until nearer seven. The new people on the corner, she didn't know. The Porters.
She grasped at the thought of the couple, he just past retirement age, she the
perpetual housewife. They'd be home. They were always home, nosy and
dissatisfied with their neighbors' conduct. Their ranch house with manicured
lawn and unnatural edging of bedding plants was across the street and two doors
Natalie took slow, deep breaths, made herself unlock the car
door with shaking hand and get out. Nothing moved behind the windows of her
house. Whoever had been there was surely long gone.
At least, one of them was long gone. The other…
She swallowed dryly. The other would leave in a body bag.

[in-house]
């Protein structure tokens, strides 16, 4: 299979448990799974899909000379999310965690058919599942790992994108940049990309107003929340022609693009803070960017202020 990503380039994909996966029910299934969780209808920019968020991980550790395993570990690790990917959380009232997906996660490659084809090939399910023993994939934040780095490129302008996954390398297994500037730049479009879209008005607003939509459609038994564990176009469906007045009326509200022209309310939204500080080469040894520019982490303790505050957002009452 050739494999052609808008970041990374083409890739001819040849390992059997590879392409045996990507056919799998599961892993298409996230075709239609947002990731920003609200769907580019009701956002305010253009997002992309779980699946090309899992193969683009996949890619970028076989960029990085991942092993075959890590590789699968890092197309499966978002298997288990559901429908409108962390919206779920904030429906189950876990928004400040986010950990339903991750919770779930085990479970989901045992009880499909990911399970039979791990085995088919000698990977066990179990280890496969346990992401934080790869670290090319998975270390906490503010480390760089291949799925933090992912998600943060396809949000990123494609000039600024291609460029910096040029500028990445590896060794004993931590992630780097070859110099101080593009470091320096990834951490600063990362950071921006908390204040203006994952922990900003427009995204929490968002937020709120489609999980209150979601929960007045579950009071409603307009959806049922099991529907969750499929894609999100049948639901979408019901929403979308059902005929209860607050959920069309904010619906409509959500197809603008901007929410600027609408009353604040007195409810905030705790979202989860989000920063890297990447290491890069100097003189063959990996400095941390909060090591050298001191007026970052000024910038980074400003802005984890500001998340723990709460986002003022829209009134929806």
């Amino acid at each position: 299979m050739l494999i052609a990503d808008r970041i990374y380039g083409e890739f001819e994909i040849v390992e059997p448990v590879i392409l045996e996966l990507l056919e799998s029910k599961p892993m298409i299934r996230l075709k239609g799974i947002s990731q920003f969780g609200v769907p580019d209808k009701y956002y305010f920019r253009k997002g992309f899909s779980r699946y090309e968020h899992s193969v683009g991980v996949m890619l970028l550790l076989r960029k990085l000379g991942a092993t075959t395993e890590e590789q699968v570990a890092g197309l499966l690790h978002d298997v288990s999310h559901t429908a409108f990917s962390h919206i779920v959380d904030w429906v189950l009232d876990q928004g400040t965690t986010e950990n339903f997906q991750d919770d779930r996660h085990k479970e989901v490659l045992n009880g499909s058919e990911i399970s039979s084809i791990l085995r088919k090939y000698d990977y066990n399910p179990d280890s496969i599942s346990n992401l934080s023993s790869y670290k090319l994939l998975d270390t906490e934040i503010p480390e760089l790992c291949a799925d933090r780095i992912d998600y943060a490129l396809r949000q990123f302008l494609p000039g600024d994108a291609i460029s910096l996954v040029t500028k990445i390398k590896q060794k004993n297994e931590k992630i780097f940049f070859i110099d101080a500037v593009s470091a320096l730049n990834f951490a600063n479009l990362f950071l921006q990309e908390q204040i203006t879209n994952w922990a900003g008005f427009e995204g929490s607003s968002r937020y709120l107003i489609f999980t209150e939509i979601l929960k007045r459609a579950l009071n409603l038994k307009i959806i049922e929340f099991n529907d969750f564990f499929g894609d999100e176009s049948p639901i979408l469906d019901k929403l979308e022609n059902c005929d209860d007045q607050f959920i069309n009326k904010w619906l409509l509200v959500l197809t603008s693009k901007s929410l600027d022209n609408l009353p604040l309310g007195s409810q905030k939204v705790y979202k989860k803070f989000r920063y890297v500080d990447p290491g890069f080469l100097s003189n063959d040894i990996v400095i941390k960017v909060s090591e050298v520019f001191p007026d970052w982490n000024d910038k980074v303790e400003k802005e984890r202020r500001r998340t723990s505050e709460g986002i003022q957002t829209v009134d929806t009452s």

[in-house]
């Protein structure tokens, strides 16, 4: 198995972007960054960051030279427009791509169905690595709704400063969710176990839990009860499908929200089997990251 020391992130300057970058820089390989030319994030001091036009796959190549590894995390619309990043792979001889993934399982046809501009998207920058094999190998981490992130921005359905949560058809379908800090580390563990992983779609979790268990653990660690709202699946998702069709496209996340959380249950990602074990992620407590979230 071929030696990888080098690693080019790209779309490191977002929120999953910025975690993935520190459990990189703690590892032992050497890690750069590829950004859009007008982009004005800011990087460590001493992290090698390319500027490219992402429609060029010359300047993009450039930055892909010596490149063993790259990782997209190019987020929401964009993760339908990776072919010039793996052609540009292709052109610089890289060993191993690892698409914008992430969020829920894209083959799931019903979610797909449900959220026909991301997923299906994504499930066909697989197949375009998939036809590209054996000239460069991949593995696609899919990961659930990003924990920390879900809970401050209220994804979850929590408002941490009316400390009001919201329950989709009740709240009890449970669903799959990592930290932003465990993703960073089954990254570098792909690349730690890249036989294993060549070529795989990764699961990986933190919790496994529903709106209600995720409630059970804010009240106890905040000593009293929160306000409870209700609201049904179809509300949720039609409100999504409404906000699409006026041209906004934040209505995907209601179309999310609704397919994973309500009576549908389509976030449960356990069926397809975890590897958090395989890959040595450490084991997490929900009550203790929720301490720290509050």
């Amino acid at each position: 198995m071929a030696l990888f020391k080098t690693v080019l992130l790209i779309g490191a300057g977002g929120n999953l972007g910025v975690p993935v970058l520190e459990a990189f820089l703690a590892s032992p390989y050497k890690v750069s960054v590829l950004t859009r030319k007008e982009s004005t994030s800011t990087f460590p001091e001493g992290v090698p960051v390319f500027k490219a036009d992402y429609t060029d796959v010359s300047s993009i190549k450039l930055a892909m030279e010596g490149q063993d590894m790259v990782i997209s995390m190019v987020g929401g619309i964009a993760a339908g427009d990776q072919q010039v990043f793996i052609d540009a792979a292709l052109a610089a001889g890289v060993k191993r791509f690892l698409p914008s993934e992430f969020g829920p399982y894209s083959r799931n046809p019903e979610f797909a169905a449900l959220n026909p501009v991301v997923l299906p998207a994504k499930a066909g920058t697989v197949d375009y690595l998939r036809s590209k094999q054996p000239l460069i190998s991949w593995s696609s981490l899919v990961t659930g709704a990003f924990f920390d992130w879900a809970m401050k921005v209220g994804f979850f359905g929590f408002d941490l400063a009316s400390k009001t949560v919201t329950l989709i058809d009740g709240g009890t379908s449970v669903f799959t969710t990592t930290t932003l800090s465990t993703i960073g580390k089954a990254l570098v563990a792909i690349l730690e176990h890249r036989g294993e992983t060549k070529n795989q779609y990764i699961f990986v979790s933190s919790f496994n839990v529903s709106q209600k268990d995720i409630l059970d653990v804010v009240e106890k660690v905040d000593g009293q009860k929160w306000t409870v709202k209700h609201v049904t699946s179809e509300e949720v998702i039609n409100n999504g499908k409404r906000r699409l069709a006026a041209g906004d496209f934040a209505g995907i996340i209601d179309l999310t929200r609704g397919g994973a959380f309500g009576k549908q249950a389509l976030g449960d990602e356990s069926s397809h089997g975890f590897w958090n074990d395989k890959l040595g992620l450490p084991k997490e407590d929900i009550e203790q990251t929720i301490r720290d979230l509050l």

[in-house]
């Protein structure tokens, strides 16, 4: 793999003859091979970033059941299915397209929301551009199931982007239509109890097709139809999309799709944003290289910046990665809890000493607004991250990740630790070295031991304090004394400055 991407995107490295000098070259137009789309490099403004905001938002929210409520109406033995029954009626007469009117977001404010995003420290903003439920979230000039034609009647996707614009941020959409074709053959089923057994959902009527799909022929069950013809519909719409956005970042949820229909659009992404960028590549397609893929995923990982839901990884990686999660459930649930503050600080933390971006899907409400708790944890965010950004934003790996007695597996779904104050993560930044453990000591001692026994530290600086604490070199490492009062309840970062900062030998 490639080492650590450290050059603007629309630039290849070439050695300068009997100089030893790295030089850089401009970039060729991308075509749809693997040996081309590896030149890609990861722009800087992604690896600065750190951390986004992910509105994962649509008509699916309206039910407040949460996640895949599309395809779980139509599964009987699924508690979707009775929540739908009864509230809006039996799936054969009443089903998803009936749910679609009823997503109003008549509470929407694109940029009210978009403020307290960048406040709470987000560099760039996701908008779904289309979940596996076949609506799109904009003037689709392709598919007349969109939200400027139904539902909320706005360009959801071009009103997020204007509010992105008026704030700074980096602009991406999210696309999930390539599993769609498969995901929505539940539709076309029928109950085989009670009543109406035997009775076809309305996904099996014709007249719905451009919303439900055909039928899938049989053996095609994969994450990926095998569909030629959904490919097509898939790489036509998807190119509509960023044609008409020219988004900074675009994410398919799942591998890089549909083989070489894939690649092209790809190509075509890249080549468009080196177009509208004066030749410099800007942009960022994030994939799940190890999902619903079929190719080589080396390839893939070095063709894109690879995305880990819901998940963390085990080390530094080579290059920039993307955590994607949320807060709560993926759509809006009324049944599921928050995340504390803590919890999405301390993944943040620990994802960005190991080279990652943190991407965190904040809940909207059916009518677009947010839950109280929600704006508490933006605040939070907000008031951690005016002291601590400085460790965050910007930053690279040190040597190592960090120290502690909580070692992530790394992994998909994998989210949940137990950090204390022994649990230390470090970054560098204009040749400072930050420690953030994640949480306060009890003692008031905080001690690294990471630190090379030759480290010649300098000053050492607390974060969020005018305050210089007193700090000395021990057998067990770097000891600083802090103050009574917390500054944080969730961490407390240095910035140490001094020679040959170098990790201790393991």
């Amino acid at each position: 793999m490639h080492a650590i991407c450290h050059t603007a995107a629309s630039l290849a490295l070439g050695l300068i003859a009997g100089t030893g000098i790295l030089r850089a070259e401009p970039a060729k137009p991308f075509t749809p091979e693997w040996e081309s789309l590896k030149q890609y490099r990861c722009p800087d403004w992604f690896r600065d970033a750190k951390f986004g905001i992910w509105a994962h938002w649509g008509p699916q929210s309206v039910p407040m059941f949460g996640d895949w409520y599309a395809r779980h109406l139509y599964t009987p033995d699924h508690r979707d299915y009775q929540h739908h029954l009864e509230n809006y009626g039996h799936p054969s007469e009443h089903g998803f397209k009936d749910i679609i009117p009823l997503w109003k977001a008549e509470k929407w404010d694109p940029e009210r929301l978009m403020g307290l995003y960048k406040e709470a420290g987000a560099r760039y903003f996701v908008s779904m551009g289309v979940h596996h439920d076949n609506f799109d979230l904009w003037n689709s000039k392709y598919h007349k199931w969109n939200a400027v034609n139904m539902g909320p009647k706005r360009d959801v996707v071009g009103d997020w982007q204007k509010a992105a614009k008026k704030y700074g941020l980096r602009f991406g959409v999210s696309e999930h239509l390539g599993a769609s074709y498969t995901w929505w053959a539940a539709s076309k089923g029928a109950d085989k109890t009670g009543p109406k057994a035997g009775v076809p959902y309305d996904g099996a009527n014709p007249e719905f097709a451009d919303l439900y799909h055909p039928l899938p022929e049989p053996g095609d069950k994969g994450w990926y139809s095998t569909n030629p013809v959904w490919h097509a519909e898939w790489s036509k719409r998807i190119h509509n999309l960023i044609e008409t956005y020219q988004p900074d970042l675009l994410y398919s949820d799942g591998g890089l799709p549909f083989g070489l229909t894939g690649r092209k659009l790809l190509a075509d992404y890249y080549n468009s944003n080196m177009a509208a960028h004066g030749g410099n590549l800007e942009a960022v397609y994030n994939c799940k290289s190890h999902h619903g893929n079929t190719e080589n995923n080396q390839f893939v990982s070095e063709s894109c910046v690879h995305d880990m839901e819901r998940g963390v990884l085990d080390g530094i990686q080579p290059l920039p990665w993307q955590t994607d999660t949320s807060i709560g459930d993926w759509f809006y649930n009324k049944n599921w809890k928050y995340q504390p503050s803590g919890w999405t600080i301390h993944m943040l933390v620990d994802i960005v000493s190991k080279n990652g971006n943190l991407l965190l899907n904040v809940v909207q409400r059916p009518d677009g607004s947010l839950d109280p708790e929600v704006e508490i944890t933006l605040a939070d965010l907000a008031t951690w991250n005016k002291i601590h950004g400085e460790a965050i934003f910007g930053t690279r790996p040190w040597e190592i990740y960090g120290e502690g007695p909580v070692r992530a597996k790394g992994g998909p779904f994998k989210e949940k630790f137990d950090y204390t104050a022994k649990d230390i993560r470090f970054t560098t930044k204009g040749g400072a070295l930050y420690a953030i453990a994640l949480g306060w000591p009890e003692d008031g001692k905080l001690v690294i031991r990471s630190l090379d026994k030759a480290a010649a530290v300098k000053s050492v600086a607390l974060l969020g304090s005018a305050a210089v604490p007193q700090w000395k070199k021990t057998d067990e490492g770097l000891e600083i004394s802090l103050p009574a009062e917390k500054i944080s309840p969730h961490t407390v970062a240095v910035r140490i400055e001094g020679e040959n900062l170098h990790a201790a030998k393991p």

She didn't quite run to her neighbors', but she came close.
Their doorbell gonged deep in the recesses of the house. For a moment, the
silence made her fear the Porters were, unbelievably, not home. How could that
be? Everyone in the neighborhood swore they never went out, even to grocery
shop, although Mrs. Porter grumbled about Safeway's produce and Thriftway's
service, just as she did about the mail carrier—who threw the mail to the back
of the box—and the new people on the corner who didn't mow often enough.
Natalie didn't know what the Porters said about her. Right now, she didn't
Please be home.
Above her heartbeats she heard a footstep, and then the
rattle of a chain. Trust the Porters to bother, in a town that had yet to have
a serial killer going door to door.